About five minutes into our watch at the Horicon Marsh, a red-tailed hawk soars overhead, meeting up with another hawk. We began our watch seated neatly at picnic tables, but now everyone is on their feet and out from underneath the shelter to get a good view of the commotion. The crowd collectively gasps when the hawks get aggressive, hovering around each other, and a battle ensues. 

Down below, a gale streams through long grasses on the knoll we’re standing on, which makes our birdwatching leaders raise their voices a few notches. 

When McCaffrey goes out at night, he’s looking for times when the wind is low. Night birders need their ears to tell who they’re looking at in poor visibility. 

“I go on AccuWeather and see if it’s like … five, six miles an hour. That’s usually suitable for hearing,” he says. 

In Horicon, wind speeds hovered around six miles per hour that night, but as we’re huddled on the side of the hill, the gales feel stronger.

After 15 minutes, we get our first gull sighting: one returning to roost, perhaps after dining in a landfill in Mayville less than 10 miles away from here, says Liz Herzmann, a wildlife educator for the Horicon Marsh Visitor and Education Center who is leading tonight’s discussion with Bahls. 

“We’ve had some nights where this whole area up here is just white with gulls, just hundreds and hundreds of them,” Herzmann says.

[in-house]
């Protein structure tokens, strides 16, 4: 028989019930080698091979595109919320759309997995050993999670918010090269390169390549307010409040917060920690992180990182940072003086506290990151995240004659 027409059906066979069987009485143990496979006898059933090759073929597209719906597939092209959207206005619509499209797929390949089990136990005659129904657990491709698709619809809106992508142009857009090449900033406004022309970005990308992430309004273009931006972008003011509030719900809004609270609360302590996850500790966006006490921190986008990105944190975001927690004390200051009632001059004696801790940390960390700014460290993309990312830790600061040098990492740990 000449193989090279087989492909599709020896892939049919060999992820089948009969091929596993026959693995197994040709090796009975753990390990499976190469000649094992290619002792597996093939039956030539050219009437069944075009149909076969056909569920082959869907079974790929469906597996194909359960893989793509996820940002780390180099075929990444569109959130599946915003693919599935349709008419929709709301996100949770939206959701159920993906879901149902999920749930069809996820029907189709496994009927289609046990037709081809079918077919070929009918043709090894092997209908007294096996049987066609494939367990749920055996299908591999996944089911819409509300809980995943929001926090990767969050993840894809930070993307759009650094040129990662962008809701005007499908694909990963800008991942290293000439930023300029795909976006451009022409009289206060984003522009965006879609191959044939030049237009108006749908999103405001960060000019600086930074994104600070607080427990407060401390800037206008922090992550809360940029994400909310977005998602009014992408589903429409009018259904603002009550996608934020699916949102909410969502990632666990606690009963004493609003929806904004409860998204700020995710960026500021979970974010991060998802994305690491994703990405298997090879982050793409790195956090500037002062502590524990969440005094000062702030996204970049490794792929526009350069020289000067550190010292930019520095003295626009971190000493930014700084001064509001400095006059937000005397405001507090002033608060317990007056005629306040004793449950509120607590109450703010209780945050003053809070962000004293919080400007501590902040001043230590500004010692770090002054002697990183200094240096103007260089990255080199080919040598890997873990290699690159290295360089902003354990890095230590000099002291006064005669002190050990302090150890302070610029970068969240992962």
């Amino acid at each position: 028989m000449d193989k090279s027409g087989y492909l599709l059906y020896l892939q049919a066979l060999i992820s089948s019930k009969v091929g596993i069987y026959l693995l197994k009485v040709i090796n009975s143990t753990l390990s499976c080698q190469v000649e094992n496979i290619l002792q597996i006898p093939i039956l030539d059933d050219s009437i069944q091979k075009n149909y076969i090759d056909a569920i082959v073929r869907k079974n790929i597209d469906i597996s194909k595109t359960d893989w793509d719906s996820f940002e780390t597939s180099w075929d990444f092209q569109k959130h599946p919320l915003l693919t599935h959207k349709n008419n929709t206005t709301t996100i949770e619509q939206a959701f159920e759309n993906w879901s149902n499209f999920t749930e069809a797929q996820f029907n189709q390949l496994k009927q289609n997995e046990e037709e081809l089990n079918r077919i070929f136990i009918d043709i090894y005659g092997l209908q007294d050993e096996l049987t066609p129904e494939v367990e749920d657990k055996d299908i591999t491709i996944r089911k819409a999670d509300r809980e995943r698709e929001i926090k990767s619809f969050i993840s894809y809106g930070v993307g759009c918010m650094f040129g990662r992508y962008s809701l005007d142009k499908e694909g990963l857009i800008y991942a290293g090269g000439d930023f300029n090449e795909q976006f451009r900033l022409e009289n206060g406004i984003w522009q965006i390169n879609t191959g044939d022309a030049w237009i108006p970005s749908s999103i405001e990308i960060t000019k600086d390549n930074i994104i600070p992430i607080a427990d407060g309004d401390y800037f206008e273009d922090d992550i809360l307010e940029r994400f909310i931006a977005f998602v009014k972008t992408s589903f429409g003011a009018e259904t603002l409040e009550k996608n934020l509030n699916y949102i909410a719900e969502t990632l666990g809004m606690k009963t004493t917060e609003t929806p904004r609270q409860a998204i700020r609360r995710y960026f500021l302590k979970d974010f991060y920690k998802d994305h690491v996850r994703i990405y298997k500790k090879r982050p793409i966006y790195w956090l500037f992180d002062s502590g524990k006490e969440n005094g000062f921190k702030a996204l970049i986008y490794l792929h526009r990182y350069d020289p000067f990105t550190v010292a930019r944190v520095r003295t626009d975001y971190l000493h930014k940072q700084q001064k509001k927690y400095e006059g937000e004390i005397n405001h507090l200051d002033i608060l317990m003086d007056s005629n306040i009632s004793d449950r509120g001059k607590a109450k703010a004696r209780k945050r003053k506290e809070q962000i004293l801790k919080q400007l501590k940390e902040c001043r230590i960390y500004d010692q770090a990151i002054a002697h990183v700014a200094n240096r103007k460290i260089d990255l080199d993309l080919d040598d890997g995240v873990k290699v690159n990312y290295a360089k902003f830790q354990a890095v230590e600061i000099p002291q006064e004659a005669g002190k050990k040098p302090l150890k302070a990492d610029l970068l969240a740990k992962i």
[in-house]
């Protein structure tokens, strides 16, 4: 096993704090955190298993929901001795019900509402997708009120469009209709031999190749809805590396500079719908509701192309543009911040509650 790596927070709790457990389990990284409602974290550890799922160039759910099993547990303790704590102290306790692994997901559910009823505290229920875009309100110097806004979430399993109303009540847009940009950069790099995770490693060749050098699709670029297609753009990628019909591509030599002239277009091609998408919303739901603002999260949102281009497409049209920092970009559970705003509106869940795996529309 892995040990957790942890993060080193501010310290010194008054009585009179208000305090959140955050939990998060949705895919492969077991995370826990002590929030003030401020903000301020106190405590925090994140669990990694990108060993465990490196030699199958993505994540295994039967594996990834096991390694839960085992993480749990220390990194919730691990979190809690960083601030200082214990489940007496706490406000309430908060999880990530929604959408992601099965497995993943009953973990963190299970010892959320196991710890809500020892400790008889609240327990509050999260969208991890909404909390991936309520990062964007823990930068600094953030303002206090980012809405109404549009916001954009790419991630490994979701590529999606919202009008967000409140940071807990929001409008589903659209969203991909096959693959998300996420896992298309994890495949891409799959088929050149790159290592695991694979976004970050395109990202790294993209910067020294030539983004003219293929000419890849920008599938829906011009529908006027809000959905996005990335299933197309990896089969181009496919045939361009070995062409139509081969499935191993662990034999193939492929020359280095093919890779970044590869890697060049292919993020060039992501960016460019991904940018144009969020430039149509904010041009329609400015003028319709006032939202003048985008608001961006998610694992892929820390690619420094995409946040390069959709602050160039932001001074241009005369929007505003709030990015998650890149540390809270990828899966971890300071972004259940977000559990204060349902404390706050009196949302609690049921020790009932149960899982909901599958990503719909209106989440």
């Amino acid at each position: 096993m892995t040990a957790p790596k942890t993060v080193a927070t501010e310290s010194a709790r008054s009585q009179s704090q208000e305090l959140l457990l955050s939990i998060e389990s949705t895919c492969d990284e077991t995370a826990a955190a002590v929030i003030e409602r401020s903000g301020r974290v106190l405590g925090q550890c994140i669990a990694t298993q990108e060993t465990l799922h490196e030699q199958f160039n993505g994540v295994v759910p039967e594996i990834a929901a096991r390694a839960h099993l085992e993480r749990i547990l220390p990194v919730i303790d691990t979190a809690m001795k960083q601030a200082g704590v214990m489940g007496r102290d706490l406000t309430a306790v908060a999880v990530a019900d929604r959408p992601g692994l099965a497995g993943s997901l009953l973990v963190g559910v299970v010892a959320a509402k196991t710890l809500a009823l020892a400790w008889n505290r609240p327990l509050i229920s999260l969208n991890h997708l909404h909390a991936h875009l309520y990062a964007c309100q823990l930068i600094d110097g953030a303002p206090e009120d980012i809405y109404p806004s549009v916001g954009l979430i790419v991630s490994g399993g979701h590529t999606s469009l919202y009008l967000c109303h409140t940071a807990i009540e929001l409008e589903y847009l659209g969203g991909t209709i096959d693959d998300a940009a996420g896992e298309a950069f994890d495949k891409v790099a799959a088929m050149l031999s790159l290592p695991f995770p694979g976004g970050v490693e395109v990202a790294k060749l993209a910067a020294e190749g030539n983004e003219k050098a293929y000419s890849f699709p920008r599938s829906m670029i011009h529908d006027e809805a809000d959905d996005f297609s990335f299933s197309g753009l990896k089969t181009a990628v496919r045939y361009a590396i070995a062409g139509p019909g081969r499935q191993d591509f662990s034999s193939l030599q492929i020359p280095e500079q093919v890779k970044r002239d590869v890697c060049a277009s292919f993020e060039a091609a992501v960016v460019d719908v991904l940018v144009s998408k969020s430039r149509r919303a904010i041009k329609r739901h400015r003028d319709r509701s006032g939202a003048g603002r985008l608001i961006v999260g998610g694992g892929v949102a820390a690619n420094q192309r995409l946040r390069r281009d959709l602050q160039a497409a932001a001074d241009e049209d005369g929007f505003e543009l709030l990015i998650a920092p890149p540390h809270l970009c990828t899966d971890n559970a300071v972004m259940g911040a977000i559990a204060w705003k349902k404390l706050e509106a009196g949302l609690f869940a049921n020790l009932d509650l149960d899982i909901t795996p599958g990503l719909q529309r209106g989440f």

Not So Scared of the Dark

Here on the state-owned side of Horicon Marsh, hunting and trapping are permitted. Around a half-hour into the watch, the sound of gunshots in the distance reminds those of us on the hill that we’re not the only ones here, nor is birdwatching the sole objective of human activity on these lands.

Birders can’t be naive about the dangers at night that accompany the beauty they’re seeking. Sometimes the wildlife they’re looking for can pose its own kind of threat. 

“I was once strafed by a saw-whet owl in the twilight just before dawn,” McCaffrey says. “I’d  been calling it, and it had been calling back. And then, I wasn’t quite sure where it was, and suddenly, out of my peripheral vision I saw it coming right at my head across the top of my car and I ducked, and on my recording, you can hear my shuffling as I’m ducking from this little teeny owl that was going for my head.” 

When McCaffrey is out night birding in Bayfield County, he’s more often than not looking for owls. He drives to and from where he’s birding because  he knows what he’s looking for, so he can go straight to where he’s sure to find it without the risk of getting lost in the woods at 1 or 2 a.m. 

“I’m more comfortable doing it up here than I would in a more populated area,” McCaffrey says. “Because really, my greatest concern is encounters with people on these back roads where it’s not many people doing what I’m doing, so it’s like, what are they doing back here?” 

For birders in more urban settings, risk is a certain reality of birding at night. Madison birder Jeff Galligan, who’s seen over 300 bird species in Wisconsin over the years, describes himself as “very careful” during his night outings as a Black man. 

Galligan says he’s attuned to his surroundings and where he’s pointing his camera and binoculars when he’s birding at night because people, like police, can make assumptions.